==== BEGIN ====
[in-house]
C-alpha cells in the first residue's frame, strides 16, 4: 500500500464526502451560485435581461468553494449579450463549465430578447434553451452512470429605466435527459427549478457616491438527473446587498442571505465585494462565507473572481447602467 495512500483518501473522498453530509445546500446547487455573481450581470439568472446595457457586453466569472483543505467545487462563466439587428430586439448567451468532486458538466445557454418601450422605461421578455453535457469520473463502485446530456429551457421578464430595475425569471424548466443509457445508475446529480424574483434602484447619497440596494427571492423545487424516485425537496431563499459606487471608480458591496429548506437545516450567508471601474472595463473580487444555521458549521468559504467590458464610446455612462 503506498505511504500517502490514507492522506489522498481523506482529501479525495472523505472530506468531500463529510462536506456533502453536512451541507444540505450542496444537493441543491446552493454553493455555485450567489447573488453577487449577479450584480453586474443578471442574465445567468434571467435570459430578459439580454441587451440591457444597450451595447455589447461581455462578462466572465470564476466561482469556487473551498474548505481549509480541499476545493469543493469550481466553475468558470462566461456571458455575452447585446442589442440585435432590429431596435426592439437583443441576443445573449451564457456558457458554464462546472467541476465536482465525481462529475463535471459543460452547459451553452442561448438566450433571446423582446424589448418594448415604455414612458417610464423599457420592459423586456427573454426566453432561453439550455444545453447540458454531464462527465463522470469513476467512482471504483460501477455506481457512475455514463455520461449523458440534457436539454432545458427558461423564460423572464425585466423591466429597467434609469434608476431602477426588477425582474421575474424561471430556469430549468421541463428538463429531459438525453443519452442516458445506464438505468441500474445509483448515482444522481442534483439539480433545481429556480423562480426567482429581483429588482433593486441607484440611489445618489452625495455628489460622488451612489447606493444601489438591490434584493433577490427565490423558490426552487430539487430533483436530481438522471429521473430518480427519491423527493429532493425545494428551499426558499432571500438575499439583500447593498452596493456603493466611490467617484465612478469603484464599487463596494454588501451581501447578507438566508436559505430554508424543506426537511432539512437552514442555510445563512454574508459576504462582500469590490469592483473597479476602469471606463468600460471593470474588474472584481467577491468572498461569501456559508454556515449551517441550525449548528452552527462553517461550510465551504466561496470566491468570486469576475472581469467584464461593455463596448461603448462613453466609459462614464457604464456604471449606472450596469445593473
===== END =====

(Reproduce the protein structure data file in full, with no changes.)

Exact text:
[in-house]
C-alpha cells in the first residue's frame, strides 16, 4: 500500500464526502451560485435581461468553494449579450463549465430578447434553451452512470429605466435527459427549478457616491438527473446587498442571505465585494462565507473572481447602467 495512500483518501473522498453530509445546500446547487455573481450581470439568472446595457457586453466569472483543505467545487462563466439587428430586439448567451468532486458538466445557454418601450422605461421578455453535457469520473463502485446530456429551457421578464430595475425569471424548466443509457445508475446529480424574483434602484447619497440596494427571492423545487424516485425537496431563499459606487471608480458591496429548506437545516450567508471601474472595463473580487444555521458549521468559504467590458464610446455612462 503506498505511504500517502490514507492522506489522498481523506482529501479525495472523505472530506468531500463529510462536506456533502453536512451541507444540505450542496444537493441543491446552493454553493455555485450567489447573488453577487449577479450584480453586474443578471442574465445567468434571467435570459430578459439580454441587451440591457444597450451595447455589447461581455462578462466572465470564476466561482469556487473551498474548505481549509480541499476545493469543493469550481466553475468558470462566461456571458455575452447585446442589442440585435432590429431596435426592439437583443441576443445573449451564457456558457458554464462546472467541476465536482465525481462529475463535471459543460452547459451553452442561448438566450433571446423582446424589448418594448415604455414612458417610464423599457420592459423586456427573454426566453432561453439550455444545453447540458454531464462527465463522470469513476467512482471504483460501477455506481457512475455514463455520461449523458440534457436539454432545458427558461423564460423572464425585466423591466429597467434609469434608476431602477426588477425582474421575474424561471430556469430549468421541463428538463429531459438525453443519452442516458445506464438505468441500474445509483448515482444522481442534483439539480433545481429556480423562480426567482429581483429588482433593486441607484440611489445618489452625495455628489460622488451612489447606493444601489438591490434584493433577490427565490423558490426552487430539487430533483436530481438522471429521473430518480427519491423527493429532493425545494428551499426558499432571500438575499439583500447593498452596493456603493466611490467617484465612478469603484464599487463596494454588501451581501447578507438566508436559505430554508424543506426537511432539512437552514442555510445563512454574508459576504462582500469590490469592483473597479476602469471606463468600460471593470474588474472584481467577491468572498461569501456559508454556515449551517441550525449548528452552527462553517461550510465551504466561496470566491468570486469576475472581469467584464461593455463596448461603448462613453466609459462614464457604464456604471449606472450596469445593473